Tag Archives: PACOM

Univ. of Hawaii – U.S. Pacific Command Partnership

The University of Hawaii (UH) and the U.S. Pacific Command (PACOM) signed a Memorandum of Understanding that outlines the two organization's collaborative efforts to improve and solve sustainability and resiliency issues in the Asia Pacific region. The three signatories of the MOU were UH President M.R.C. Greenwood, Adm. Robert F. Willard, Commander of U.S. Pacific Command and UH Chancellor Virginia Hinshaw. Both Admiral Willard and President Greenwood admitted when the group first got together in January 2011, both organizations were apprehensive about how this relationship would take shape, if at all. Historically the relationship between the University of Hawaii and the U.S. military has seen it's ups and downs. President Greenwood said, "We are the two most influential and powerful institutions in the State of Hawaii, and yet we have not found the ways and connections to work together." But as a result of the conference in January, the two groups were able to craft a framework for an ongoing partnership. Colleagues commented later to Greenwood that this should have been done a long time ago. The MOU identified three key area for immediate focus: Energy, Water and Disaster Management. Some of near term partnering areas include:
  1. Examine implementing alternative energy sources for PACOM installations and on certain humanitarian assistance projects;
  2. Leverage UH capability and training to complement and support PACOM roles in humanitarian assistance and disaster relief work around the region;
  3. Build on UH and PACOM capabilities in a variety of water projects, particularly leveraging interests in the lower Mekong;
  4. Define partnership projects in some aspect of ocean fisheries and maritime security.
They each emphasized taking immediate action on near term projects so that the success of working together would create traction. One project that comes to mind is the School of Nursing working with the Pacific Partnership and the hospital ship USN Mercy. Key members of the steering committee include Rear Admiral Robin M. Watters, Dr. Rich Berry for PACOM and Dr. Gary Ostrander and Dr. David Lassner for the Univ. of Hawaii. It will be interesting to see what projects result from this relationship and whether or not they achieve the traction needed to keep a partnership like this viable over the years. If they can accomplish this Hawaii will certainly benefit. * Photo courtesy of Dallas Nagata White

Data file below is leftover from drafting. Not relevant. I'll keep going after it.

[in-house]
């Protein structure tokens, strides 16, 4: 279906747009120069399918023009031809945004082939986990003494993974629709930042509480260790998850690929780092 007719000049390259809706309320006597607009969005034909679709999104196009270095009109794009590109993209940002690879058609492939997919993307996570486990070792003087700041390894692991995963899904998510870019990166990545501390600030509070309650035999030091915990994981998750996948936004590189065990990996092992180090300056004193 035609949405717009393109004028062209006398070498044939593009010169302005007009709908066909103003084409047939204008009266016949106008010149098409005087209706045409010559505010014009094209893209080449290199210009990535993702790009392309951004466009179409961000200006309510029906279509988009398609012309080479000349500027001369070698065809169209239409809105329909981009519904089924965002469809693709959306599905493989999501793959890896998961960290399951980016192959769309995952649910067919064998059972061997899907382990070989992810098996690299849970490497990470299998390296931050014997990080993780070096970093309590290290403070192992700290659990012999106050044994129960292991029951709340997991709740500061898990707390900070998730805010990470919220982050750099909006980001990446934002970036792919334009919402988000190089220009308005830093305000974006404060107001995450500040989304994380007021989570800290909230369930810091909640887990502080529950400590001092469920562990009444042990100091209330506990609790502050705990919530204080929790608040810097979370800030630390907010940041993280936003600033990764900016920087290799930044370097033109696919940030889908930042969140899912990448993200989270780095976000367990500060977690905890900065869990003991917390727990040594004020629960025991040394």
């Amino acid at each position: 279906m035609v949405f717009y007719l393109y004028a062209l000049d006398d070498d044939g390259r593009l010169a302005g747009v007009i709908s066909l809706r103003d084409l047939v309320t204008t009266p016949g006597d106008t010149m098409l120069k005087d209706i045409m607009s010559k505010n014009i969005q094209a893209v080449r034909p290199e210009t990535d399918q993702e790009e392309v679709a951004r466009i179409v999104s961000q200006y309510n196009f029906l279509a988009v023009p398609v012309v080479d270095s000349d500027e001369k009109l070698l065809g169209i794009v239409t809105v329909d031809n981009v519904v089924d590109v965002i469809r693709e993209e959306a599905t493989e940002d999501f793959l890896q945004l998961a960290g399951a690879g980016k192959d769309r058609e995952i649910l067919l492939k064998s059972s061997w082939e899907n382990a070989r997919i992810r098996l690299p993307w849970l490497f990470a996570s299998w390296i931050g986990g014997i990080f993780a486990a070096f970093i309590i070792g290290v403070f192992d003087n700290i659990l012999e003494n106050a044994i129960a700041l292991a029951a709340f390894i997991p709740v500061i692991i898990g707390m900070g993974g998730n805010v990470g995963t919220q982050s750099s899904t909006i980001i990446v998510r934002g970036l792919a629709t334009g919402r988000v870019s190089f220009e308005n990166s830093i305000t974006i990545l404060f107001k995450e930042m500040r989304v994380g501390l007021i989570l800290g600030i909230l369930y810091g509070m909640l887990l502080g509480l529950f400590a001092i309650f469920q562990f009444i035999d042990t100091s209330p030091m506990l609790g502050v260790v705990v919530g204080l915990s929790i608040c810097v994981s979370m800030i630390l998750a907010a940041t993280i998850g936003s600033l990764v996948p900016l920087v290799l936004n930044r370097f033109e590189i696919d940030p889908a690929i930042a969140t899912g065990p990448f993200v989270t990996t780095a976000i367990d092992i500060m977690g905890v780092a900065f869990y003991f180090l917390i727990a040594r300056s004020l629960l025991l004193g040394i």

Mission: C-17

C-17 Air DropThis has been the month of RIMPAC 2010 and the PACOM and PACAF offices are working overtime to expose the media to all the varied activities taking place around Hawaii. This past Friday, several of us joined the crew of the C-17 on a practice mission over Hawaii Island. We met at the Hickam Gate at 4:45am and the flight left at 6:30am early Friday morning from Hickam Air Force Base. According to Lt. Col Andrew Lashikar, Commander of the 535th Airlift Squadron, there are a total of nine C-17's assigned to Hickam Air Force base. Lashikar said, "Participating in RIMPAC gives us a great opportunity to conduct joint exercises with our fellow branch services." The mission over Hawaii Island was for two C-17s to drop off a simulated cargo load of about 12,000 pounds each. The transport planes flew to the military training area Pohakuloa, on the saddle between Mauna Loa and Mauna Kea. The C-17 went from an altitude of 5000 ft. to 500 feet to facilitate the drop. Two 6000 pound palettes were then jettisoned from the rear of the plane and parachuted to Marines below from Kaneohe Bay, 2nd Battalion. I shot a batch of photos and posted this video of the palettes as they flew out the back of the plane. Lashikar told me that the exercise over Pohakuloa is very much like a mission to Afghanistan. The hilly, rocky terrain is very similar to what you might find in the mountainous areas of Afghanistan. But in addition, Hawaii's environment is also similar to recent C-17 relief efforts to Haiti and American Samoa. The C-17, which is not armed, participates in both support mission in battle zones as well as humanitarian efforts in the Pacific region. C-17 Air DropAfter a brief touchdown in Kona, the second part of the exercise involved an intercept by a squadron of four F-16s from Hickam. The planes could practice escorting a distressed or hostile aircraft with flanking maneuvers and close proximity flying. It was quite the sight to see these fighters flying along side our plane. The photo to the right is out the rear door of the C-17. The challenge for the F-16 was to match the speed of our plane. Quite slow compared to what the F-16 can muster. Several members of our flight got the chance to venture to the edge of the rear of the plane tethered to a cord. To me it was a thin veil of safety as the thought of how futile it might be if you were dangling outside the plane flapping in the wind attached to that tether. Thankfully that scenario only existed in my mind. We safety returned to Hickam, personally much richer for the experience and appreciation of the C-17s support capabilities.